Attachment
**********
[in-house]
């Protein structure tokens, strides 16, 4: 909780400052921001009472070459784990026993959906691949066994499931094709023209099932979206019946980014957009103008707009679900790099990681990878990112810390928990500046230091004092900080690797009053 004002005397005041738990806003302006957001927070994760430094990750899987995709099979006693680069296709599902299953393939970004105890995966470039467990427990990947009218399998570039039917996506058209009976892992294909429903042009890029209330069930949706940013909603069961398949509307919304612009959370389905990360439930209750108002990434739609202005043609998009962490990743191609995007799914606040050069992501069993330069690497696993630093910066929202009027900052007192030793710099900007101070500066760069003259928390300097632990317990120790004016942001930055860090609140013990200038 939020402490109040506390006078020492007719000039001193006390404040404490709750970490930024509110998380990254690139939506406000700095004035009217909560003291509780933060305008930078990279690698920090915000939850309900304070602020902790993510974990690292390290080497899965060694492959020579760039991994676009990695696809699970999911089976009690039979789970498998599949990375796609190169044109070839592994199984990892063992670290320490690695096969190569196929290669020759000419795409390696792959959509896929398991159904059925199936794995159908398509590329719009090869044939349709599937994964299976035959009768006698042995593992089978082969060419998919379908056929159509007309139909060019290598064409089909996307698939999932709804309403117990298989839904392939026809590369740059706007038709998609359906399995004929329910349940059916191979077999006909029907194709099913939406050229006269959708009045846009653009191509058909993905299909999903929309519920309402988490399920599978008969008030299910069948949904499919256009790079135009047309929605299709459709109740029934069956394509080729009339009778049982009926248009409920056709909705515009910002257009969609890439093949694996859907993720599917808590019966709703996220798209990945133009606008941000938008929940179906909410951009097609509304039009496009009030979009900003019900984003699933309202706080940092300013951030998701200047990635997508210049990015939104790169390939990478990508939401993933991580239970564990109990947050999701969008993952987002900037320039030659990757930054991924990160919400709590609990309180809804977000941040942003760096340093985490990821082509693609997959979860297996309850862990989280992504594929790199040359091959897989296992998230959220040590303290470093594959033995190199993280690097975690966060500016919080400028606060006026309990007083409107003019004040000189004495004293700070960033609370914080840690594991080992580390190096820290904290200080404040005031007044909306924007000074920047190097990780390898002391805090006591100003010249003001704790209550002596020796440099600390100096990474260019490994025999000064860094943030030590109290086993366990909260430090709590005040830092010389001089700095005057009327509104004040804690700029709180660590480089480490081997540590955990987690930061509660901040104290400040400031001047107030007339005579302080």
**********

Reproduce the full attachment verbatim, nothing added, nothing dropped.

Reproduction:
[in-house]
């Protein structure tokens, strides 16, 4: 909780400052921001009472070459784990026993959906691949066994499931094709023209099932979206019946980014957009103008707009679900790099990681990878990112810390928990500046230091004092900080690797009053 004002005397005041738990806003302006957001927070994760430094990750899987995709099979006693680069296709599902299953393939970004105890995966470039467990427990990947009218399998570039039917996506058209009976892992294909429903042009890029209330069930949706940013909603069961398949509307919304612009959370389905990360439930209750108002990434739609202005043609998009962490990743191609995007799914606040050069992501069993330069690497696993630093910066929202009027900052007192030793710099900007101070500066760069003259928390300097632990317990120790004016942001930055860090609140013990200038 939020402490109040506390006078020492007719000039001193006390404040404490709750970490930024509110998380990254690139939506406000700095004035009217909560003291509780933060305008930078990279690698920090915000939850309900304070602020902790993510974990690292390290080497899965060694492959020579760039991994676009990695696809699970999911089976009690039979789970498998599949990375796609190169044109070839592994199984990892063992670290320490690695096969190569196929290669020759000419795409390696792959959509896929398991159904059925199936794995159908398509590329719009090869044939349709599937994964299976035959009768006698042995593992089978082969060419998919379908056929159509007309139909060019290598064409089909996307698939999932709804309403117990298989839904392939026809590369740059706007038709998609359906399995004929329910349940059916191979077999006909029907194709099913939406050229006269959708009045846009653009191509058909993905299909999903929309519920309402988490399920599978008969008030299910069948949904499919256009790079135009047309929605299709459709109740029934069956394509080729009339009778049982009926248009409920056709909705515009910002257009969609890439093949694996859907993720599917808590019966709703996220798209990945133009606008941000938008929940179906909410951009097609509304039009496009009030979009900003019900984003699933309202706080940092300013951030998701200047990635997508210049990015939104790169390939990478990508939401993933991580239970564990109990947050999701969008993952987002900037320039030659990757930054991924990160919400709590609990309180809804977000941040942003760096340093985490990821082509693609997959979860297996309850862990989280992504594929790199040359091959897989296992998230959220040590303290470093594959033995190199993280690097975690966060500016919080400028606060006026309990007083409107003019004040000189004495004293700070960033609370914080840690594991080992580390190096820290904290200080404040005031007044909306924007000074920047190097990780390898002391805090006591100003010249003001704790209550002596020796440099600390100096990474260019490994025999000064860094943030030590109290086993366990909260430090709590005040830092010389001089700095005057009327509104004040804690700029709180660590480089480490081997540590955990987690930061509660901040104290400040400031001047107030007339005579302080």